Govt readying stringent rule book to curb fake news on Internet

This new guideline will be a significant move as it will make Google, Whatsapp, Facebook and the likes accountable for actively taking part in creating or modifying information rather than just being termed as mere intermediaries that act as facilitators

by exchange4media Staff
Published - Aug 24, 2018 9:00 AM Updated: Aug 24, 2018 9:00 AM

As India gets stringent about Internet safety in the wake of Whatsapp fake news causing mob lynching, media reports suggest that the Union government is likely to introduce new guidelines by September to heighten the accountability of internet and social media companies under Indian law. This will ensure they react quickly to stop the spread of rumours or offensive content on their platforms.

The stringent move will introduce fresh clauses under existing intermediary guidelines under Section 79 of the Information Technology Act, reported certain sections of the media. A legal firm is already said to be vetting the guideline draft, which should be out by September.

The new guidelines will make it compulsory for global internet and social media firms to name a grievance officer in the country who will have to respond to complaints within a few hours, apart from ensuring traceability of content.
Though the intermediary guidelines under Section 79 of the 2011 IT Act mandates companies to follow “due diligence” and allowed time up to 36 hours for companies to remove objectionable content and name a grievance officer on its website for response, these guidelines were not stringently enforced.

This new guideline will be a significant move as it will make Google, Whatsapp, Facebook and the likes accountable for actively taking part in creating or modifying information rather than just being termed as mere intermediaries that act as facilitators. The government can then take the guideline to the erring party saying that it is not following the rulebook. This will also have far reaching implications on message traceability, particularly Whatsapp’s end-to-end encryption and text messages on cellular networks. How (and if) it will have an effect on Facebook’s news feed still remains to be seen.

Meanwhile there is also the potential violation of the Supreme Court’s past verdict during the 2015 Shreya Singhal judgement if this new guidebook comes into practice. Before 2015, GoI restricted freedom of speech for avoiding self-harm and misuse. This allowed arrest of any person which the law per see as harmful or misuse. In 2012, Singhal, an Indian born lawyer, filed a PIL in the Supreme Court of India against the Act and in 2015, the Court struck down Section 66A of IT Act 2000. This was hailed as a major step in the country's quest for freedom of speech and expression.

WhatsApp Rejects Government’s Plea

In a latest development, social media platform WhatsApp has rejected India's demand for a solution to track the origin of messages on its platform, saying building traceability would undermine end-to-end encryption and affect privacy protection for users.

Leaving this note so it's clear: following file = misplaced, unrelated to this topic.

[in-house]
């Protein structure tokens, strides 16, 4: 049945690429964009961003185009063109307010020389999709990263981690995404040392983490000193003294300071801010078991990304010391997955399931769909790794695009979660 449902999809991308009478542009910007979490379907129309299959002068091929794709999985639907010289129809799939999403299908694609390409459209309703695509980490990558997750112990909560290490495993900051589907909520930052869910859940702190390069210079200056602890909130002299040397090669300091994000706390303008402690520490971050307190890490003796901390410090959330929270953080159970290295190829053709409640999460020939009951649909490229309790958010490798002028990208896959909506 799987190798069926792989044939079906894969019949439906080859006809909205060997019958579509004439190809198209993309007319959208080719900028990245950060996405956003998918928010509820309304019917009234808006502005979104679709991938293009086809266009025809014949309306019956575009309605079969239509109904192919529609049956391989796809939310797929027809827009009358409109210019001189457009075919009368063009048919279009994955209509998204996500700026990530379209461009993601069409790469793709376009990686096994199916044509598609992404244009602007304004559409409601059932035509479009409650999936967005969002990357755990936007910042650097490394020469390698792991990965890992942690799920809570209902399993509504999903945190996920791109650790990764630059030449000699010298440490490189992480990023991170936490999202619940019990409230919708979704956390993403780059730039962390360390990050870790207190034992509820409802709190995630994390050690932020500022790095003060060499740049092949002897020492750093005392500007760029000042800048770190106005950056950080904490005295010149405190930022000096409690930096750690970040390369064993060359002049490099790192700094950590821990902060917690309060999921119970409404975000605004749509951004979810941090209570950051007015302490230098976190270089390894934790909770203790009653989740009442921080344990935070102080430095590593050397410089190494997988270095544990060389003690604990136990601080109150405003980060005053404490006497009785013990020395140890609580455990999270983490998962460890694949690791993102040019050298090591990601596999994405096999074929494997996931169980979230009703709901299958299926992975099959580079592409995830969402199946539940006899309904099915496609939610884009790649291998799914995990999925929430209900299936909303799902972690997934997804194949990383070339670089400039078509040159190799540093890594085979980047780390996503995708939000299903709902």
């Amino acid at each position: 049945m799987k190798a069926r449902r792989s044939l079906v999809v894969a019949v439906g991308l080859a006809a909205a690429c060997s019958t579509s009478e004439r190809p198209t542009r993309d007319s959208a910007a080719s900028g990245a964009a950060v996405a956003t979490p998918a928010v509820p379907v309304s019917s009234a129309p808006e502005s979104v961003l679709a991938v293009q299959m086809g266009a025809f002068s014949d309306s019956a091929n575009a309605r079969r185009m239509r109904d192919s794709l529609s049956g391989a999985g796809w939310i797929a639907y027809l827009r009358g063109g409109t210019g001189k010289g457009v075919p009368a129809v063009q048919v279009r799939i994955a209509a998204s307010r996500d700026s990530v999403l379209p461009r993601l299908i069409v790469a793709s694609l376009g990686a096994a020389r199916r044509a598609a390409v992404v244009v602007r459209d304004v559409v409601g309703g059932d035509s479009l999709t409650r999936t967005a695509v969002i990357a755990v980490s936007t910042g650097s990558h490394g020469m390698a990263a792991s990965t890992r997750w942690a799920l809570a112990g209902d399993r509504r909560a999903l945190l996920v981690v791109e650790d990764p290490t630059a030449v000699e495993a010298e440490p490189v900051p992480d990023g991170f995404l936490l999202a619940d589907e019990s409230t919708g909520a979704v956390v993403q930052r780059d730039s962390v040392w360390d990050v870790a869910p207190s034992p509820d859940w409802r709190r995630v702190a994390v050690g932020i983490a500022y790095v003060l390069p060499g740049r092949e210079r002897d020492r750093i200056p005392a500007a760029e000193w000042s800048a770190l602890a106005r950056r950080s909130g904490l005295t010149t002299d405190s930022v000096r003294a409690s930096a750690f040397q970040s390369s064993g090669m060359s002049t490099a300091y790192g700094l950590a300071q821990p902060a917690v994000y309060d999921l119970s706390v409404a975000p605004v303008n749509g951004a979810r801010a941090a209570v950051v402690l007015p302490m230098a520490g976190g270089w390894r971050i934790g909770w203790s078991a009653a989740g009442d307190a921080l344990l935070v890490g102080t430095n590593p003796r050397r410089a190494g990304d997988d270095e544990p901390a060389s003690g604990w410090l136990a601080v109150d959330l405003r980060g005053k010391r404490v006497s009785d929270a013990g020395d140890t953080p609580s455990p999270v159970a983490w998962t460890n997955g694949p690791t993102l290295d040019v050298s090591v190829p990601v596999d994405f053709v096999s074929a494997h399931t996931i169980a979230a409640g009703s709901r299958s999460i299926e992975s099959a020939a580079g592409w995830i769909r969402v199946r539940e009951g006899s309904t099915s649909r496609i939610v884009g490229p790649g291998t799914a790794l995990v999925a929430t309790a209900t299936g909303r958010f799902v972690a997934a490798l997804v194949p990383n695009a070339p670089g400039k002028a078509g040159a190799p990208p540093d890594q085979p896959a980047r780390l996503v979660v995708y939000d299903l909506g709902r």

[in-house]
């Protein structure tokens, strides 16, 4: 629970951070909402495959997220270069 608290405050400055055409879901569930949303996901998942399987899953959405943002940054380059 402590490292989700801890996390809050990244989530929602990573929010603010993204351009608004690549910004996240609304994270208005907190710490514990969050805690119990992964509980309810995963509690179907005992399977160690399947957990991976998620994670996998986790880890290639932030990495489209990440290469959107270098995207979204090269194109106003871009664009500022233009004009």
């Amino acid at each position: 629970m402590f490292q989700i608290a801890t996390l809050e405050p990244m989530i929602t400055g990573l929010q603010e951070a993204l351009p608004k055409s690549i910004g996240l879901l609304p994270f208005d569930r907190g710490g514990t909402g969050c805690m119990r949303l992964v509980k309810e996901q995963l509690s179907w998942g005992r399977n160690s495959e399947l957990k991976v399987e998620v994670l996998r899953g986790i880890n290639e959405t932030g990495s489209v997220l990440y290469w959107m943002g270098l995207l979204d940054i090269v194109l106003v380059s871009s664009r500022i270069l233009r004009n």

According to media reports, a WhatsApp spokesperson said, “Building traceability would undermine end-to-end encryption and the private nature of WhatsApp, creating the potential for serious misuse. WhatsApp will not weaken the privacy protections we provide. People rely on WhatsApp for all kinds of sensitive conversations, including with their doctors, banks and families. Our focus remains working closer with others in India to educate people about misinformation and help keep people safe.”

WhatsApp Head, Chris Daniels had met IT Minister Ravi Shankar Prasad earlier this week. After the meeting, Prasad told reporters that the government has asked WhatsApp to set up a local corporate entity and find a technology solution to trace the origin of fake messages circulated through its platform and appoint a grievance officer. He was stern that WhatsApp could face abetment charges if it did not take action to tackle the issue of fake news being circulated on its platform.

Daniels had declined to comment on the proceedings after the meeting.

India is the largest market for WhatsApp with a base of over 200 million users of the over 1.5 billion global user base. With general elections slated to be held next year in India, the government is taking a stern view of use of social media platforms like Facebook, Twitter and WhatsApp for spread of misinformation.

The Indian government has served two notices to the Facebook-owned company seeking details of actions it has taken to curb the menace. In its response, WhatsApp had informed that it is building a local team, including having an India head, and has introduced new features to let its users identify forwarded messages.

WhatsApp has also restricted the number of forwards that can be done at a time. Besides, the company is also running advocacy and education programmes to help people spot fake news.

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